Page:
When I was a child, there was a regular feature on the program Zoom called “Fannee Doolees”: Riddles about the titular character who liked some things, but didn’t like other very similar things, interspersed with the question “Why do you think that is?”. Listeners could send in their own suggestions, to show they’d figured out the pattern, like: Fannee Doolee likes sweets, but she doesn’t like candy. Fannee Doolee likes batteries, but she doesn’t like electricity. The trick was, FD likes only words that have a double letter in them. So naturally I thought of this when I saw this plot (pointed out by Kevin Drum) from a paper on political partisanship by political scientist Larry Bartels, showing the results of a survey that asked for a favourability rating on a zero-to-ten scale for various groups and institutions, separated between self-identified Republicans and Democrats.

Screenshot 2018-03-20 21.59.44

Looking at this it really jumped out at me that Republicans have widely divergent views of “college professors” and “scientists”. Scientists are well up in the positive zone, about equal with Jews, and Republicans themselves, whereas college professors are well down into negative territory, next to gays and environmentalists. They also like wealthy people, but they don’t like Wall Street Bankers. Fannee Doolee is definitely not a Republican.

Weirdly, Republicans say they like men and women both more than they like Republicans.

The unexpected tweeting

A president, shall we say, has decided to fire his secretary of state. He tells him, “You will be fired in the next week, but you won’t know until the day of the firing that you are going to be fired.” Then the extra twist: “And you can expect a tweet tomorrow, but you won’t know until you read the tweet what it is going to be about.”

When did Trump decide to fire Secretary of State Tillerson? According to reports

The Washington Post, which was first to report Tillerson’s ouster, reported that Trump asked Tillerson to resign last Friday, prompting Tillerson to cut short his trip in Africa. The Washington Post’s Ashley Parker later clarified that a White House official told Tillerson on Friday that his days were numbered. Bloomberg News reported that Kelly told Tillerson he would be fired without specifying when, however the Associated Press reported that Kelly only gave Tillerson a vague warning about an expected tweet from Trump.

I am reminded of one of my the Unexpected Hanging. In the classic presentation of Martin Gardner, this goes as follows: A man was sentenced on Saturday to be hanged.

“The hanging will take place at noon,” said the judge to the prisoner, “on one of the seven days of next week. But you will not know which day it is until you are so informed on the morning of the day of the hanging.”

The judge was known to be a man who always kept his word. The prisoner, accompanied by his lawyer, went back to his cell. As soon as the two men were alone the lawyer broke into a grin. “Don’t you see?” he exclaimed. “The judge’s sentence cannot possibly be carried out.”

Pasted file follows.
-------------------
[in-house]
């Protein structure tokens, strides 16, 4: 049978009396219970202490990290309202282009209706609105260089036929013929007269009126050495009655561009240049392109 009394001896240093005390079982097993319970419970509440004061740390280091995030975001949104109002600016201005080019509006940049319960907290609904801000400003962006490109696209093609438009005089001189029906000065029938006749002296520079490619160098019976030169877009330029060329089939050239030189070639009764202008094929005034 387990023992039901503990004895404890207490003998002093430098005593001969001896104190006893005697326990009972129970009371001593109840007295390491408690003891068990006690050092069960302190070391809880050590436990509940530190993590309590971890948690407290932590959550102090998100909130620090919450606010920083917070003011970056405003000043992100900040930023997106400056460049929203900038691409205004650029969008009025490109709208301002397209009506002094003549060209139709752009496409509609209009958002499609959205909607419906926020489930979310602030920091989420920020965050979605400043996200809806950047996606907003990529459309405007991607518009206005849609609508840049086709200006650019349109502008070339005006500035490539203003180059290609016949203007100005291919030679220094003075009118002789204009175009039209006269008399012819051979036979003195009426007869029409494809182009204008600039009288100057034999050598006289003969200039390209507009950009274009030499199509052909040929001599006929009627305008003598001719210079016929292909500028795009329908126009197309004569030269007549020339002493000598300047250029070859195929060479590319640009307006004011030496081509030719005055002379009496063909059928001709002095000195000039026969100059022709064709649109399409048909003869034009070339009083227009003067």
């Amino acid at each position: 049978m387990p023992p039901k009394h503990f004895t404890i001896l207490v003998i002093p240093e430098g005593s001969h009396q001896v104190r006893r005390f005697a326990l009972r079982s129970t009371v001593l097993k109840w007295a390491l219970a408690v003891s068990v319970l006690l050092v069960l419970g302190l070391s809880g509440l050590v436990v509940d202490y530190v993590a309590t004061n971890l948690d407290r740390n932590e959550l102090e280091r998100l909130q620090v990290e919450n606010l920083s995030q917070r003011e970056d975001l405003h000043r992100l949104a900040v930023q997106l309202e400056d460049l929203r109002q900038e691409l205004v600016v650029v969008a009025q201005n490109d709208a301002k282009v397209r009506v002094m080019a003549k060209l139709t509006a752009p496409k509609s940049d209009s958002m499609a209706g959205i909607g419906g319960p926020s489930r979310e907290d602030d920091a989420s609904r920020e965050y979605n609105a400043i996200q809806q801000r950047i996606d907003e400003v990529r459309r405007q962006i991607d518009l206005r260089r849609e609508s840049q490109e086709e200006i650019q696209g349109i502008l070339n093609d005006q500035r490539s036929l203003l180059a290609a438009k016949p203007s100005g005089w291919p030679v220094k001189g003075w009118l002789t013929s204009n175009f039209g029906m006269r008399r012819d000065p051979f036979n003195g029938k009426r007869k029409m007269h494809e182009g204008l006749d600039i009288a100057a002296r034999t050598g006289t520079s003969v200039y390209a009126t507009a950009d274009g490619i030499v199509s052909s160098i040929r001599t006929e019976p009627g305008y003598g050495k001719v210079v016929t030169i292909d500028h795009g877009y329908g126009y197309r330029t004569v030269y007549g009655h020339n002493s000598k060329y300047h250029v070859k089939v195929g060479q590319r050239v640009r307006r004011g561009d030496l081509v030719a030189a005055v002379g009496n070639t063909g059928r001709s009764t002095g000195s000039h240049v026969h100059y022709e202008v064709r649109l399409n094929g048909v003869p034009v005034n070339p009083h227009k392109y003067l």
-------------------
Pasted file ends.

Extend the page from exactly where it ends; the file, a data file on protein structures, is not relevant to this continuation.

“I don’t see,” said the prisoner.

“Let me explain. They obviously can’t hang you next Saturday. Saturday is the last day of the week. On Friday afternoon you would still be alive and you would know with absolute certainty that the hanging would be on Saturday. You would know this before  you were told on Saturday morning. That would violate the judge’s decree.”

“True,” said the prisoner.

“Saturday, then, is positively ruled out,” continued the lawyer. “This leaves Friday as the last day they can hang you. But they can’t hang you on Friday because by Thursday afternoon only two days would remain: Friday and Saturday. Since Saturday is not a possible day, the hanging Ould have to be on Friday. Your knowledge of that fact would violate the judge’s decree again. So Friday is out. This leaves Thursday as the last possible day. But Thursday is out because if you’re alive Wednesday afternoon, you’ll know that Thursday is to be the day.”

“I get it,” said the prisoner, who was beginning to feel much better. “In exactly the same way I can rule out Wednesday, Tuesday and Monday. That leaves only tomorrow. But they can’t hang me tomorrow because I know it today!”

The weird thing about Trump’s tweet, by the way, is that he writes

Mike Pompeo, Director of the CIA, will become our new Secretary of State. He will do a fantastic job! Thank you to Rex Tillerson for his service! Gina Haspel will become the new Director of the CIA.

He probably knows by now that these positions are subject to Senate confirmation, and the Senate is pretty evenly divided between Republicans and Democrats. You’d think he’d want to acknowledge that he knows? Haspel, in particular, is going to open up a lot of questions that the CIA doesn’t really want to answer about her links to torture.

The new alternative facts

From the people who brought you alternative facts:

REPORTER: Mr. President, do you believe there should be a response from the United States?

MR. TRUMP: … As soon as we get the facts straight, if we agree with them, we will condemn Russia or whoever it may be.

We not only have to get the facts straight, we have to agree with them. Otherwise they’re not really facts. But then we’ll condemn Russia. Or whoever tried to assassinate a Russian double agent with chemical weapons. Probably someone sitting on their bed that weighs four hundred pounds.